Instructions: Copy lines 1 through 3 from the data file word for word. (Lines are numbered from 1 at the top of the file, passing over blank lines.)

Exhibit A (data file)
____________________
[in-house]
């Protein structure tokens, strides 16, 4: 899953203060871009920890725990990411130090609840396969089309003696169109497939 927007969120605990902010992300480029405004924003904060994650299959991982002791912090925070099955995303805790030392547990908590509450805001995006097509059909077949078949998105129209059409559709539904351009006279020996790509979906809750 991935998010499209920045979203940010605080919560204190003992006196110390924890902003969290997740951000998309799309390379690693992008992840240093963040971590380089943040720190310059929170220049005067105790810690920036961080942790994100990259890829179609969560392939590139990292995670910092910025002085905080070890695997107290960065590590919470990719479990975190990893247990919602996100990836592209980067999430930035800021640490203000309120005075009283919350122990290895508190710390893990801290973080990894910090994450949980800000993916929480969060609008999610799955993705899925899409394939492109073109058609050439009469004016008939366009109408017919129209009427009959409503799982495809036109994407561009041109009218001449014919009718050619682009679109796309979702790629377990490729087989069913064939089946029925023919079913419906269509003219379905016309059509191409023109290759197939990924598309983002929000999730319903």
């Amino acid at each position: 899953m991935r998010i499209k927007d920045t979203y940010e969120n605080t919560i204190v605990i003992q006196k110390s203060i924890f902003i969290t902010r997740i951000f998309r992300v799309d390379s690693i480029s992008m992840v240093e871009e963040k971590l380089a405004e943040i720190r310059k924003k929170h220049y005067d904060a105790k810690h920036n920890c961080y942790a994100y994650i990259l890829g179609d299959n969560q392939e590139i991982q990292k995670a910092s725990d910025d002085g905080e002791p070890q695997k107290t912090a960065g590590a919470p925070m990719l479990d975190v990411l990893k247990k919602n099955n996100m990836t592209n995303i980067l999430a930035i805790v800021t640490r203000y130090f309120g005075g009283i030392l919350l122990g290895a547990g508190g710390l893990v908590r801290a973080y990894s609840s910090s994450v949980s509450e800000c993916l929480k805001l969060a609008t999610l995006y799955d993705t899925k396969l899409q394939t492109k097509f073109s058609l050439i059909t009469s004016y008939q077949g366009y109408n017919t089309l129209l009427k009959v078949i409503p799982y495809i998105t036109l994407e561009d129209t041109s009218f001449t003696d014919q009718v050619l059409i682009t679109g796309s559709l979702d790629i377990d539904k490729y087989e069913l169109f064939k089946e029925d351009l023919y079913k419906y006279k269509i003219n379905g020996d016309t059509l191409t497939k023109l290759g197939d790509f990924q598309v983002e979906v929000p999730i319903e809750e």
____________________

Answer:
[in-house]
């Protein structure tokens, strides 16, 4: 899953203060871009920890725990990411130090609840396969089309003696169109497939 927007969120605990902010992300480029405004924003904060994650299959991982002791912090925070099955995303805790030392547990908590509450805001995006097509059909077949078949998105129209059409559709539904351009006279020996790509979906809750 991935998010499209920045979203940010605080919560204190003992006196110390924890902003969290997740951000998309799309390379690693992008992840240093963040971590380089943040720190310059929170220049005067105790810690920036961080942790994100990259890829179609969560392939590139990292995670910092910025002085905080070890695997107290960065590590919470990719479990975190990893247990919602996100990836592209980067999430930035800021640490203000309120005075009283919350122990290895508190710390893990801290973080990894910090994450949980800000993916929480969060609008999610799955993705899925899409394939492109073109058609050439009469004016008939366009109408017919129209009427009959409503799982495809036109994407561009041109009218001449014919009718050619682009679109796309979702790629377990490729087989069913064939089946029925023919079913419906269509003219379905016309059509191409023109290759197939990924598309983002929000999730319903």
């Amino acid at each position: 899953m991935r998010i499209k927007d920045t979203y940010e969120n605080t919560i204190v605990i003992q006196k110390s203060i924890f902003i969290t902010r997740i951000f998309r992300v799309d390379s690693i480029s992008m992840v240093e871009e963040k971590l380089a405004e943040i720190r310059k924003k929170h220049y005067d904060a105790k810690h920036n920890c961080y942790a994100y994650i990259l890829g179609d299959n969560q392939e590139i991982q990292k995670a910092s725990d910025d002085g905080e002791p070890q695997k107290t912090a960065g590590a919470p925070m990719l479990d975190v990411l990893k247990k919602n099955n996100m990836t592209n995303i980067l999430a930035i805790v800021t640490r203000y130090f309120g005075g009283i030392l919350l122990g290895a547990g508190g710390l893990v908590r801290a973080y990894s609840s910090s994450v949980s509450e800000c993916l929480k805001l969060a609008t999610l995006y799955d993705t899925k396969l899409q394939t492109k097509f073109s058609l050439i059909t009469s004016y008939q077949g366009y109408n017919t089309l129209l009427k009959v078949i409503p799982y495809i998105t036109l994407e561009d129209t041109s009218f001449t003696d014919q009718v050619l059409i682009t679109g796309s559709l979702d790629i377990d539904k490729y087989e069913l169109f064939k089946e029925d351009l023919y079913k419906y006279k269509i003219n379905g020996d016309t059509l191409t497939k023109l290759g197939d790509f990924q598309v983002e979906v929000p999730i319903e809750e």